Allison M.

A crossdresser's thoughts on life, fashion, fabulousness, and (oh yeah) dressing up


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About a few words from Marlene Dietrich

For most of this week so far, I’ve been trying to write an epic post inspired by a certain site’s writing prompt.  I’ve had a hard time trying to formulate a response to that post, in part because I’m taking a look at the subject with a far-too-broad scope.  So, to keep my writing spirits up, I’ll fall back on another subject I’ve had percolating.  Take a look at the following quote I came across a while back from the famous actress Marlene Dietrich:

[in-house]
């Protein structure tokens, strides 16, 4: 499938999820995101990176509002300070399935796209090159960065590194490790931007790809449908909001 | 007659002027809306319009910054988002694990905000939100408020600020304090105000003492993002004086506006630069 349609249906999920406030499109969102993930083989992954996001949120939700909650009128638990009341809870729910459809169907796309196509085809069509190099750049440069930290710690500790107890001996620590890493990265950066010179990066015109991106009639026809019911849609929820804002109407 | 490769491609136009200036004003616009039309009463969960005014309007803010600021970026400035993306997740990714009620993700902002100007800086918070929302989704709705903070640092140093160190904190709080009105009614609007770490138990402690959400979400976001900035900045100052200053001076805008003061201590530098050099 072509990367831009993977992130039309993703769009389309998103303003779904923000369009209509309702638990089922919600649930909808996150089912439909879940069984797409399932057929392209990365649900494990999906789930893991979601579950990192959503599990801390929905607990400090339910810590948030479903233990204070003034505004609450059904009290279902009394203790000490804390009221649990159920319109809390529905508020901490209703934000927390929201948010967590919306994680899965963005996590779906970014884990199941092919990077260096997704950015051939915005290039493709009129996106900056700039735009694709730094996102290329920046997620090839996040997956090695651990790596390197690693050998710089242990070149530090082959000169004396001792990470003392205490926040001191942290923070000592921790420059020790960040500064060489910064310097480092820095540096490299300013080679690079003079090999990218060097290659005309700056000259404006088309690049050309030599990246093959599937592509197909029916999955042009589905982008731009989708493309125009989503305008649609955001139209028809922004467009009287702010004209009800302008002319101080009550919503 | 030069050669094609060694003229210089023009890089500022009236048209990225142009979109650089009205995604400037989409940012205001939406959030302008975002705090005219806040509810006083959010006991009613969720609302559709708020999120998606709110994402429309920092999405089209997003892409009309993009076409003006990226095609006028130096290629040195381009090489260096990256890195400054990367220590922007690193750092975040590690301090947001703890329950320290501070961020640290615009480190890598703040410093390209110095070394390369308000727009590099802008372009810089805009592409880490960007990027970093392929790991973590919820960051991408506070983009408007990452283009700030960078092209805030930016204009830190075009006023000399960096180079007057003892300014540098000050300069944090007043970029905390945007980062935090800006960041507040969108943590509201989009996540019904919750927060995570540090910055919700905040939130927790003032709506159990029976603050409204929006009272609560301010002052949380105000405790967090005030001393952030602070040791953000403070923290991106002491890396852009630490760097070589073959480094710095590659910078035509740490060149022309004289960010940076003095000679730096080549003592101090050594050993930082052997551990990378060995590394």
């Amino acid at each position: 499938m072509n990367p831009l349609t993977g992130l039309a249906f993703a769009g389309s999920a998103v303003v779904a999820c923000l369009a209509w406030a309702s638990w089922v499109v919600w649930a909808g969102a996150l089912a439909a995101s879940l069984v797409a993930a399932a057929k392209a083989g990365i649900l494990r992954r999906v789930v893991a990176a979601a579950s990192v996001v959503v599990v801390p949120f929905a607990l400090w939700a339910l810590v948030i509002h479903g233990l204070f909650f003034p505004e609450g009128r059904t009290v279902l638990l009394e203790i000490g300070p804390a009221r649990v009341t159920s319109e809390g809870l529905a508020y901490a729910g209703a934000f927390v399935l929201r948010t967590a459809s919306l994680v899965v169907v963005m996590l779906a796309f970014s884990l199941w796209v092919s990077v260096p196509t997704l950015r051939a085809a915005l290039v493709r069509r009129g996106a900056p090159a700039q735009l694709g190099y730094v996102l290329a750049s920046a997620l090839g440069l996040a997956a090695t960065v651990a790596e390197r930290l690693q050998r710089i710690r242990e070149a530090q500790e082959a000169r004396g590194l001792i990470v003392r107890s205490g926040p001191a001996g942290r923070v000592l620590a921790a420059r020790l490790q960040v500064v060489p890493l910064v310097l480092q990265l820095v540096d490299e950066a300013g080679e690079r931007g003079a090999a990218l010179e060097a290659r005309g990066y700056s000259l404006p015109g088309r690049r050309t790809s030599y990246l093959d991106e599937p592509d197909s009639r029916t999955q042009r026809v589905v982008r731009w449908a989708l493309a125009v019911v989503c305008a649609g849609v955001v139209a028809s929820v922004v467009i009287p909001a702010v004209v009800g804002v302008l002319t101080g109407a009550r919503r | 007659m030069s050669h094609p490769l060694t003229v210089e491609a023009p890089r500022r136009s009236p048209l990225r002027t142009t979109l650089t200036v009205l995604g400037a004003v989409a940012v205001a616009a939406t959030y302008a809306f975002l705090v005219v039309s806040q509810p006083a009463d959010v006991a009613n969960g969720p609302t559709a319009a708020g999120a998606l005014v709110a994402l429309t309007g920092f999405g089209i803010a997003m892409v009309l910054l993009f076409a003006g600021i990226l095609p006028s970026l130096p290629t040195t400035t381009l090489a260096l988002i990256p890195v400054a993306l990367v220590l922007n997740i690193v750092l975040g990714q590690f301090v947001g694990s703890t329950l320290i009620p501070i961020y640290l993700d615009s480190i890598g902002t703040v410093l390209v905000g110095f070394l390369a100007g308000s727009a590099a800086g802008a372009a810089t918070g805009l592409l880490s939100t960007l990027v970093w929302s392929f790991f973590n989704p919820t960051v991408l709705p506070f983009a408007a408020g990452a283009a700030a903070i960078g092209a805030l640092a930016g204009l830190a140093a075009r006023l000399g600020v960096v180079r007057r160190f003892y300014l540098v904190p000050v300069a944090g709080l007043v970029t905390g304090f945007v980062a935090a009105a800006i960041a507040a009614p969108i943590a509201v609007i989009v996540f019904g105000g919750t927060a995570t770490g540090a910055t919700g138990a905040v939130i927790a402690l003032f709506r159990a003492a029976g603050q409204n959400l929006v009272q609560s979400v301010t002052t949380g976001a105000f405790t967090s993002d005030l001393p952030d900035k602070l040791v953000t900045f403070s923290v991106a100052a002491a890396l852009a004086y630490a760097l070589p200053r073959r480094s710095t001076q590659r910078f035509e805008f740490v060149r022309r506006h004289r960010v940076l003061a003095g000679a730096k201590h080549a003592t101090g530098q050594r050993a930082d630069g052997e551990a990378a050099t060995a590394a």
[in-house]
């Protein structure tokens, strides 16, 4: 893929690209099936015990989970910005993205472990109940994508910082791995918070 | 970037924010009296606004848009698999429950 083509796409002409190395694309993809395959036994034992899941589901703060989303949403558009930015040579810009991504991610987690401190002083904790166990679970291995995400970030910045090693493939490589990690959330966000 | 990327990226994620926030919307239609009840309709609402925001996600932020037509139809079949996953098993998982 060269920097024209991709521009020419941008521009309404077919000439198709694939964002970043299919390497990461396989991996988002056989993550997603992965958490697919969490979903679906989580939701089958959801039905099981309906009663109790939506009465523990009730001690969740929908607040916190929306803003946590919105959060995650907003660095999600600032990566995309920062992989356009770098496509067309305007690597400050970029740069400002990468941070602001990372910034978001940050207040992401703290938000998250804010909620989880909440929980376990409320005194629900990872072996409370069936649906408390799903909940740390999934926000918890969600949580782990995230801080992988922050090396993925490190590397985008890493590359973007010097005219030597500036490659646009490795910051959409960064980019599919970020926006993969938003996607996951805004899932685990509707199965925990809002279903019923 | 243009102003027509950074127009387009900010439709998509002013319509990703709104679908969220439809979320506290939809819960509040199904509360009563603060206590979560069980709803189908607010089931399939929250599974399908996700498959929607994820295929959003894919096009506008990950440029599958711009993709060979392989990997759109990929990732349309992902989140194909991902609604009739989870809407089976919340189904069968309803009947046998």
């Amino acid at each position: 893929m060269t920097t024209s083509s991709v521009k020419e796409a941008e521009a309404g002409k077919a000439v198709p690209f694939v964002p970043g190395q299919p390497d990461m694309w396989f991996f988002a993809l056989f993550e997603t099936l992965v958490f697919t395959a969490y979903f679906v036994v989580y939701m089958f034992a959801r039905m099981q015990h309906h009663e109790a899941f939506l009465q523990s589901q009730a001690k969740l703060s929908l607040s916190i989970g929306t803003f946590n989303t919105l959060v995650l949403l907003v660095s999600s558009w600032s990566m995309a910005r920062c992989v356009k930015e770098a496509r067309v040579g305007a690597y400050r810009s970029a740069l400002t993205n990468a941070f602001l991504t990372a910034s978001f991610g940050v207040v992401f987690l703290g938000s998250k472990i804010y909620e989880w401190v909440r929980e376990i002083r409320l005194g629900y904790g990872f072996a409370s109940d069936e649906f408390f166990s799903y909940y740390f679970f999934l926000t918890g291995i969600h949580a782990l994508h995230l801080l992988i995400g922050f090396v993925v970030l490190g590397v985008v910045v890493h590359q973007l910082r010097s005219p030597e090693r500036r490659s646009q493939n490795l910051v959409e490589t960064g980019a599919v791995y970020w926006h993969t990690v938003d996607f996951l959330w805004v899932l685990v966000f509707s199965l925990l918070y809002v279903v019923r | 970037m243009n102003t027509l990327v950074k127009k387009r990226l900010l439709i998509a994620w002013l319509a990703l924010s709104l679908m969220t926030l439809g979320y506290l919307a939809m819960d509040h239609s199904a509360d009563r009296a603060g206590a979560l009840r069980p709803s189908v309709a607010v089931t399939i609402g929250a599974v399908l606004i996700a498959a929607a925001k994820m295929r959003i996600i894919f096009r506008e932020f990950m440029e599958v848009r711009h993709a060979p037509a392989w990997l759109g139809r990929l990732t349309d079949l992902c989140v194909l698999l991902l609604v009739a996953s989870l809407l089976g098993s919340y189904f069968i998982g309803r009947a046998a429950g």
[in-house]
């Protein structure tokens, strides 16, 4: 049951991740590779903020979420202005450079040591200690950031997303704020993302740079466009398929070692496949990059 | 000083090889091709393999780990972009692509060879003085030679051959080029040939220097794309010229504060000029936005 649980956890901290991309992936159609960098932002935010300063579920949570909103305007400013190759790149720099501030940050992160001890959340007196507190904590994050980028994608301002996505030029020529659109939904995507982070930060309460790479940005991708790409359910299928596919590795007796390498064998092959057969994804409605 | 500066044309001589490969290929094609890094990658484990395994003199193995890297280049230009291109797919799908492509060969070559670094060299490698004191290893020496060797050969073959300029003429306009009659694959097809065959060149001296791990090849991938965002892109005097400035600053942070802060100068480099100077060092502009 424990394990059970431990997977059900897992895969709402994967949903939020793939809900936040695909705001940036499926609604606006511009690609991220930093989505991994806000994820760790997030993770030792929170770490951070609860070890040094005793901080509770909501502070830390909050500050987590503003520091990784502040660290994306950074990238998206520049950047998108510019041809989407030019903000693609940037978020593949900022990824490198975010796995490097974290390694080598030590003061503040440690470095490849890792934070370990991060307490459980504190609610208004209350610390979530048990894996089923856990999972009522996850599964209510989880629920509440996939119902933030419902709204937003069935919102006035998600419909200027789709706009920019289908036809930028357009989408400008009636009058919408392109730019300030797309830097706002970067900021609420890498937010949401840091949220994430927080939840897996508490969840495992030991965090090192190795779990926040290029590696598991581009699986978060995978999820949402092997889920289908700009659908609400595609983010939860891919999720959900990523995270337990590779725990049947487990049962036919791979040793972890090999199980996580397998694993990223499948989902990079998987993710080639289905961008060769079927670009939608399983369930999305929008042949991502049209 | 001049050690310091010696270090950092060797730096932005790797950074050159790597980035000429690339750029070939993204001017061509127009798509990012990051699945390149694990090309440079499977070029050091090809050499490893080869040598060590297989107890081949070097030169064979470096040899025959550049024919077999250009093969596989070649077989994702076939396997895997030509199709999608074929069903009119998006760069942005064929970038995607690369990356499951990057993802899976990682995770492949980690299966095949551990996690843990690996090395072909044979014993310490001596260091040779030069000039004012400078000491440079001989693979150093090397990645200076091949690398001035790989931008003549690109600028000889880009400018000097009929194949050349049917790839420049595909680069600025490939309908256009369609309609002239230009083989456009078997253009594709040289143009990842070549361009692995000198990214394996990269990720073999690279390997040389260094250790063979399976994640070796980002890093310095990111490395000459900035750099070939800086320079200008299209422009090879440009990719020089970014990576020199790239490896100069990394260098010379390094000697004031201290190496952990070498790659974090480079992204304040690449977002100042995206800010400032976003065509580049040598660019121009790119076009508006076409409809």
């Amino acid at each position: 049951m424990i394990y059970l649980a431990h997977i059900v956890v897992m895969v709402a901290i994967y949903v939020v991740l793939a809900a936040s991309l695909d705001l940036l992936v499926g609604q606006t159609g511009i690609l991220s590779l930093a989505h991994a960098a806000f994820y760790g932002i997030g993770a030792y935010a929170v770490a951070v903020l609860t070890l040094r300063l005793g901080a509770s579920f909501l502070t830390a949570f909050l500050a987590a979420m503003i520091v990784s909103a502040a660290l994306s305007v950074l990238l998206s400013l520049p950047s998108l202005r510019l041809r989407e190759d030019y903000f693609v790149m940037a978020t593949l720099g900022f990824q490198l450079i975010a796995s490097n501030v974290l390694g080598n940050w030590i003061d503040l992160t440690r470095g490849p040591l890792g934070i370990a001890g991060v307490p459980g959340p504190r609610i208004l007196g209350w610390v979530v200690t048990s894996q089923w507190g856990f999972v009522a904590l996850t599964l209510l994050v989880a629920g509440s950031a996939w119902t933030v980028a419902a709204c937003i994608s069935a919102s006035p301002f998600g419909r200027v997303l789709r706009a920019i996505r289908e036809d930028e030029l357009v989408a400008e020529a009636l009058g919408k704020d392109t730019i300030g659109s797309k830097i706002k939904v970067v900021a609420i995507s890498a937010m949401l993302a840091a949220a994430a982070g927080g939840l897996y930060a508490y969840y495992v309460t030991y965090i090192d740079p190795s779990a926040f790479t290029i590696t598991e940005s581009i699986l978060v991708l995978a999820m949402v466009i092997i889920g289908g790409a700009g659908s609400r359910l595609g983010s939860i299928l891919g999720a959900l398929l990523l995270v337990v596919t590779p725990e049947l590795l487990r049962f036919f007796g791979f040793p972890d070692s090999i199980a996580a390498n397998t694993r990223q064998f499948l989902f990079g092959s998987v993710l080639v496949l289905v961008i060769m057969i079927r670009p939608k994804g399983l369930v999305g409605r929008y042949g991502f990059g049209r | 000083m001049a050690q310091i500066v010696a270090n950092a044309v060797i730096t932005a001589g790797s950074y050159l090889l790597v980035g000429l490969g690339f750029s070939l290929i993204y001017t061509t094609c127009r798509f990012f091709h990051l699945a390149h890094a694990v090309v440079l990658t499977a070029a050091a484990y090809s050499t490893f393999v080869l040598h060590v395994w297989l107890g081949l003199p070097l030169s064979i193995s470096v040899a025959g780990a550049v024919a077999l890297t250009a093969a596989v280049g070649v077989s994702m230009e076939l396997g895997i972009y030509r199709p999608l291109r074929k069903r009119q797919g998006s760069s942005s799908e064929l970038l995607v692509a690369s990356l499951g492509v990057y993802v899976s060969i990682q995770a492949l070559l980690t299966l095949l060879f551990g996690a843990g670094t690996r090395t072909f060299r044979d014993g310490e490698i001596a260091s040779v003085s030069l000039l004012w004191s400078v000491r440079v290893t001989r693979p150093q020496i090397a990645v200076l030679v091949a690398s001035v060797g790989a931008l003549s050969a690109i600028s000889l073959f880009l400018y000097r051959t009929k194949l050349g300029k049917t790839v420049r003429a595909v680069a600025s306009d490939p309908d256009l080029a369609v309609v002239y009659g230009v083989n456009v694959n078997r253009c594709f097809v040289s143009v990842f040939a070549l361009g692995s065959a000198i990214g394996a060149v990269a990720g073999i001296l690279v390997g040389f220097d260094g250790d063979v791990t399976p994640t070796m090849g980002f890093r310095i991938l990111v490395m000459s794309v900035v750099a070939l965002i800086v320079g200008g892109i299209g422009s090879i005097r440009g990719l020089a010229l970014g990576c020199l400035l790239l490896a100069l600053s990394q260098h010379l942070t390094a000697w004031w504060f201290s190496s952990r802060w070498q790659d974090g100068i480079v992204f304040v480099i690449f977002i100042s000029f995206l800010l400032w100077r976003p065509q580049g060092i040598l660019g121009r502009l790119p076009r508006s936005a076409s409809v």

“I am at heart a gentleman.”

Ms. Dietrich was a woman known for defying sexual and gender roles.  I mean, she looked just as glamorous in a top hat and tails as she did in a cocktail dress, not to mention having dalliances with both men and women.  You could consider that quote a summary of Marlene blurring those gender and sexual lines.

Reading her quote, I took it to heart in a somewhat similar way, in that beneath all the wigs, blouses, skirts, dresses, pantyhose, and heels I may wear is a gentleman.  No, I’m don’t mean the “bro” type of gentleman who would drive a truck, down a beer or two (or several), root for the home team at the top of their lungs, and treat women as some sex object.  Au contraire, mes amis (or should I say, Im Gegenteil, meine Freunde to acknowledge Ms. Dietrich’s German background), for I try to emphasize the “gentle” in “gentleman.”